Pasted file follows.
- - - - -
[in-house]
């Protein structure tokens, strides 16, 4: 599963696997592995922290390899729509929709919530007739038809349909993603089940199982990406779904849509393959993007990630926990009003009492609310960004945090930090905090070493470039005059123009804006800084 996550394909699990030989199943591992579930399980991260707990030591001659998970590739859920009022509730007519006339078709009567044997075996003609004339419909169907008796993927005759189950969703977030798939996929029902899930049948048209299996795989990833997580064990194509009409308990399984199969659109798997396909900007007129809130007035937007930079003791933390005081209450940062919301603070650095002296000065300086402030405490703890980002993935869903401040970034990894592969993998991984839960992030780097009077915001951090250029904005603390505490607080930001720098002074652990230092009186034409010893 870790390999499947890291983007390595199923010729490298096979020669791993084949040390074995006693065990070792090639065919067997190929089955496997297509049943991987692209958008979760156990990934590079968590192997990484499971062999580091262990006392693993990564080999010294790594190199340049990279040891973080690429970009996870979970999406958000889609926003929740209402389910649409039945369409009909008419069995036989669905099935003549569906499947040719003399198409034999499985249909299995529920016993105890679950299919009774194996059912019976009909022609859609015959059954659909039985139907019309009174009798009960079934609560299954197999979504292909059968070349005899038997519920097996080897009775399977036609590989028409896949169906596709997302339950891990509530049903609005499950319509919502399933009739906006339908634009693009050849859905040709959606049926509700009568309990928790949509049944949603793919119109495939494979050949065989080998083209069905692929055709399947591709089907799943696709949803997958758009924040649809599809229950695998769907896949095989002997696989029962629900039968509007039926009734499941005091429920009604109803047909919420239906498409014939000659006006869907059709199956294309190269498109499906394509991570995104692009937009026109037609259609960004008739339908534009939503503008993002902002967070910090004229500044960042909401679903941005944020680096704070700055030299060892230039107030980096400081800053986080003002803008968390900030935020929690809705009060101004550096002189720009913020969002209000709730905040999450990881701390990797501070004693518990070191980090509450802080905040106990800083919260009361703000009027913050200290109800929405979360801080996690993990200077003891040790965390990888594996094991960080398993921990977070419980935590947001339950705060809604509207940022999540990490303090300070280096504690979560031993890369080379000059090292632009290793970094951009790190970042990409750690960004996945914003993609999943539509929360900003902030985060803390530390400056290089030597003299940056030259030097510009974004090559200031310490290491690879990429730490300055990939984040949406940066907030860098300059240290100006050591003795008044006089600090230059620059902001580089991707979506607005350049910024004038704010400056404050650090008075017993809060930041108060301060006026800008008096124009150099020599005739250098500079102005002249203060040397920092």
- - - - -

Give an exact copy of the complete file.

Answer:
[in-house]
């Protein structure tokens, strides 16, 4: 599963696997592995922290390899729509929709919530007739038809349909993603089940199982990406779904849509393959993007990630926990009003009492609310960004945090930090905090070493470039005059123009804006800084 996550394909699990030989199943591992579930399980991260707990030591001659998970590739859920009022509730007519006339078709009567044997075996003609004339419909169907008796993927005759189950969703977030798939996929029902899930049948048209299996795989990833997580064990194509009409308990399984199969659109798997396909900007007129809130007035937007930079003791933390005081209450940062919301603070650095002296000065300086402030405490703890980002993935869903401040970034990894592969993998991984839960992030780097009077915001951090250029904005603390505490607080930001720098002074652990230092009186034409010893 870790390999499947890291983007390595199923010729490298096979020669791993084949040390074995006693065990070792090639065919067997190929089955496997297509049943991987692209958008979760156990990934590079968590192997990484499971062999580091262990006392693993990564080999010294790594190199340049990279040891973080690429970009996870979970999406958000889609926003929740209402389910649409039945369409009909008419069995036989669905099935003549569906499947040719003399198409034999499985249909299995529920016993105890679950299919009774194996059912019976009909022609859609015959059954659909039985139907019309009174009798009960079934609560299954197999979504292909059968070349005899038997519920097996080897009775399977036609590989028409896949169906596709997302339950891990509530049903609005499950319509919502399933009739906006339908634009693009050849859905040709959606049926509700009568309990928790949509049944949603793919119109495939494979050949065989080998083209069905692929055709399947591709089907799943696709949803997958758009924040649809599809229950695998769907896949095989002997696989029962629900039968509007039926009734499941005091429920009604109803047909919420239906498409014939000659006006869907059709199956294309190269498109499906394509991570995104692009937009026109037609259609960004008739339908534009939503503008993002902002967070910090004229500044960042909401679903941005944020680096704070700055030299060892230039107030980096400081800053986080003002803008968390900030935020929690809705009060101004550096002189720009913020969002209000709730905040999450990881701390990797501070004693518990070191980090509450802080905040106990800083919260009361703000009027913050200290109800929405979360801080996690993990200077003891040790965390990888594996094991960080398993921990977070419980935590947001339950705060809604509207940022999540990490303090300070280096504690979560031993890369080379000059090292632009290793970094951009790190970042990409750690960004996945914003993609999943539509929360900003902030985060803390530390400056290089030597003299940056030259030097510009974004090559200031310490290491690879990429730490300055990939984040949406940066907030860098300059240290100006050591003795008044006089600090230059620059902001580089991707979506607005350049910024004038704010400056404050650090008075017993809060930041108060301060006026800008008096124009150099020599005739250098500079102005002249203060040397920092």